MELAKA: Some of them were in their school pinafores.
Although there’s a question mark over their real identity, these teenage girls have no compunction in stripping for the cameras. And circulating the images and videos on social media.
Many of the pictures captured the girls lifting their blouses to show their breasts and striking suggestive poses.
Parents here contacted The Star, voicing their concerns about the behaviour of such teenagers.
A quick search for “Malaysian schoolgirls” on certain sites would unearth such raunchy postings. Some had close to 16,000 views.
One website even claimed that it could offer pictures of primary schoolkids, supposedly from Malaysia.
Even “teachers” are into the act as well.
One video purportedly showed a “teacher” undressing in what seemed like a staff room of a school.
The caption reads: “Selamat Hari Guru. Nakal cikgu ini, dalam bilik pun vc.” (Happy Teachers Day. This teacher is naughty; even taking a video in the teachers’ room).
Social activist R.A. Saravana, 48, warned that such smut could lead to more deterioration of moral values among the younger generation.
Stakeholders should put a stop to this before the situation got out of control, he said.
“It will be bad for future generations if the trend is not nipped in the bud,” he said in an interview.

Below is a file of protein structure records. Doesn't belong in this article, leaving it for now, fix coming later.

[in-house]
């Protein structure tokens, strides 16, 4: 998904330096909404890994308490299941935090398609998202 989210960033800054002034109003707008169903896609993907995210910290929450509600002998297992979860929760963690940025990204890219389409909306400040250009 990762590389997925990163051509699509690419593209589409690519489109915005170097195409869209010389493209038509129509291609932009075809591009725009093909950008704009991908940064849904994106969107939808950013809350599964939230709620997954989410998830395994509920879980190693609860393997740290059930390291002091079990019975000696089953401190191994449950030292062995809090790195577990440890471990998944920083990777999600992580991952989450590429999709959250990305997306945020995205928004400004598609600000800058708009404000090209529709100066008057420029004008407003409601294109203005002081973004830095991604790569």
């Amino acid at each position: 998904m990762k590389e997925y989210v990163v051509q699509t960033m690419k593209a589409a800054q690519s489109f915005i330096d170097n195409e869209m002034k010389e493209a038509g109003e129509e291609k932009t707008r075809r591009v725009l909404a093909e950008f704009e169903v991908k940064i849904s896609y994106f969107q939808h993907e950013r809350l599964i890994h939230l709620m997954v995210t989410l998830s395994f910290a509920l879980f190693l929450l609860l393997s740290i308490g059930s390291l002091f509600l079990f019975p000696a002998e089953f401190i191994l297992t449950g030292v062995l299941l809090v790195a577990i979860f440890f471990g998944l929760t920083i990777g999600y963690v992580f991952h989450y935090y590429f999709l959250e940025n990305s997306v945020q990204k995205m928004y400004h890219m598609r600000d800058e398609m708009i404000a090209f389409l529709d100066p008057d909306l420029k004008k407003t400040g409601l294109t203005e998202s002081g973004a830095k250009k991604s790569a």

Saravana suggests that an intervention and prevention task force be formed to address the problem.
Dr Chong Yew Siong, who is an advocate for positive mental health and family wellness, said the rate of young girls exposing themselves on social media was increasing.
He said a majority of these girls did so due to peer pressure or coerced by their boyfriends.
“Girls sending nude pictures or videos of themselves is like a badge of honour – to prove their sense of self-worth,” he said.
Dr Chong, who is from Pantai Hospital in Ayer Keroh, said: “They are trying to perform an impossible balancing act between looking for their identity and trying to attain freedom, which makes them vulnerable to external influences.”
Dr Chong also said these youngsters should be made aware of the repercussions of cyber-bullying.
“This trend, if it goes uncontrolled, could cause depression, self harm and even attempted suicide.”
Dr Chong stressed that mental depression among teenagers was also rising at a worrying rate.
He also quoted statistics from World Health Organisation in 2014 that showed Canada, for example, having 13.42 psychiatrists to every 100,000 people. In comparison, Malaysia has about 0.76 psychiatrists for every 100,000 people.
Many of the young patients who sought treatment from Dr Chong only did so after they discovered their raunchy pictures had gone viral.
“Some of the teenagers suffered from bipolar disorder, or Oppositional Defiant Disorder (ODD) that could be misconstrued as being rebellious and stubborn.”